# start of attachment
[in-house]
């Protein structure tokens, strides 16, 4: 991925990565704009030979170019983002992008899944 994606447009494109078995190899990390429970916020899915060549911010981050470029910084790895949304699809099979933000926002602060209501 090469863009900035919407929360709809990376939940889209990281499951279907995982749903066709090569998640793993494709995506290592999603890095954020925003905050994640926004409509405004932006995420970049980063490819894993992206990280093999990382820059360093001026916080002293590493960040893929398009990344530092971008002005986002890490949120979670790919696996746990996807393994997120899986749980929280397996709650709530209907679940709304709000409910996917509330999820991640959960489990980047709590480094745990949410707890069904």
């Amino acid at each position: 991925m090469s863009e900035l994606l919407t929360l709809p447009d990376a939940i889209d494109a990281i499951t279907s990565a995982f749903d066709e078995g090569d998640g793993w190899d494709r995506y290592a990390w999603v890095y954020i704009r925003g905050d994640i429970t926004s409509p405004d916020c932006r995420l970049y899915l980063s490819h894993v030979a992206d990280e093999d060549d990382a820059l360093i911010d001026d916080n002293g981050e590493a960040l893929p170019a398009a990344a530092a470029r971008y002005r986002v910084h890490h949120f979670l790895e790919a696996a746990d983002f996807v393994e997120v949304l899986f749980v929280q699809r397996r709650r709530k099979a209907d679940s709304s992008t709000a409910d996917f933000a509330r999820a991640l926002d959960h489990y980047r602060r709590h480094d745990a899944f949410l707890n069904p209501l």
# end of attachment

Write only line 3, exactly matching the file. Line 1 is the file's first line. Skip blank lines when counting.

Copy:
């Amino acid at each position: 991925m090469s863009e900035l994606l919407t929360l709809p447009d990376a939940i889209d494109a990281i499951t279907s990565a995982f749903d066709e078995g090569d998640g793993w190899d494709r995506y290592a990390w999603v890095y954020i704009r925003g905050d994640i429970t926004s409509p405004d916020c932006r995420l970049y899915l980063s490819h894993v030979a992206d990280e093999d060549d990382a820059l360093i911010d001026d916080n002293g981050e590493a960040l893929p170019a398009a990344a530092a470029r971008y002005r986002v910084h890490h949120f979670l790895e790919a696996a746990d983002f996807v393994e997120v949304l899986f749980v929280q699809r397996r709650r709530k099979a209907d679940s709304s992008t709000a409910d996917f933000a509330r999820a991640l926002d959960h489990y980047r602060r709590h480094d745990a899944f949410l707890n069904p209501l």